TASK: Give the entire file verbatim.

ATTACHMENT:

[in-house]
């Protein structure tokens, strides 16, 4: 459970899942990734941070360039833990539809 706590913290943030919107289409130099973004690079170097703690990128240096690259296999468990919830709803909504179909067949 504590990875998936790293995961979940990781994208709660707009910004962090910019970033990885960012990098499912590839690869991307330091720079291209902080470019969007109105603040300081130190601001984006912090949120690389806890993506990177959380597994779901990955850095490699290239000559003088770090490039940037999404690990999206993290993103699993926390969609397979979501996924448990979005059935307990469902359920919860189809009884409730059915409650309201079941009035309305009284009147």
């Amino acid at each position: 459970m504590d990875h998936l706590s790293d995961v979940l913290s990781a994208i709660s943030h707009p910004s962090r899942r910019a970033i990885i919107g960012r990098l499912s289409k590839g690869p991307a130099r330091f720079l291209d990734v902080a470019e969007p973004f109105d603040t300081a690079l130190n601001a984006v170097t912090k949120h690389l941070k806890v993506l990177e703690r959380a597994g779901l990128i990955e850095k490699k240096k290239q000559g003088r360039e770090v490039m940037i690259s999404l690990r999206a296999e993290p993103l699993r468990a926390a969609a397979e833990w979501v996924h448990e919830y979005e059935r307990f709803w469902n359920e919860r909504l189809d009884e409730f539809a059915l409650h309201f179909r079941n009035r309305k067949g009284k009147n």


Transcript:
[in-house]
């Protein structure tokens, strides 16, 4: 459970899942990734941070360039833990539809 706590913290943030919107289409130099973004690079170097703690990128240096690259296999468990919830709803909504179909067949 504590990875998936790293995961979940990781994208709660707009910004962090910019970033990885960012990098499912590839690869991307330091720079291209902080470019969007109105603040300081130190601001984006912090949120690389806890993506990177959380597994779901990955850095490699290239000559003088770090490039940037999404690990999206993290993103699993926390969609397979979501996924448990979005059935307990469902359920919860189809009884409730059915409650309201079941009035309305009284009147």
């Amino acid at each position: 459970m504590d990875h998936l706590s790293d995961v979940l913290s990781a994208i709660s943030h707009p910004s962090r899942r910019a970033i990885i919107g960012r990098l499912s289409k590839g690869p991307a130099r330091f720079l291209d990734v902080a470019e969007p973004f109105d603040t300081a690079l130190n601001a984006v170097t912090k949120h690389l941070k806890v993506l990177e703690r959380a597994g779901l990128i990955e850095k490699k240096k290239q000559g003088r360039e770090v490039m940037i690259s999404l690990r999206a296999e993290p993103l699993r468990a926390a969609a397979e833990w979501v996924h448990e919830y979005e059935r307990f709803w469902n359920e919860r909504l189809d009884e409730f539809a059915l409650h309201f179909r079941n009035r309305k067949g009284k009147n």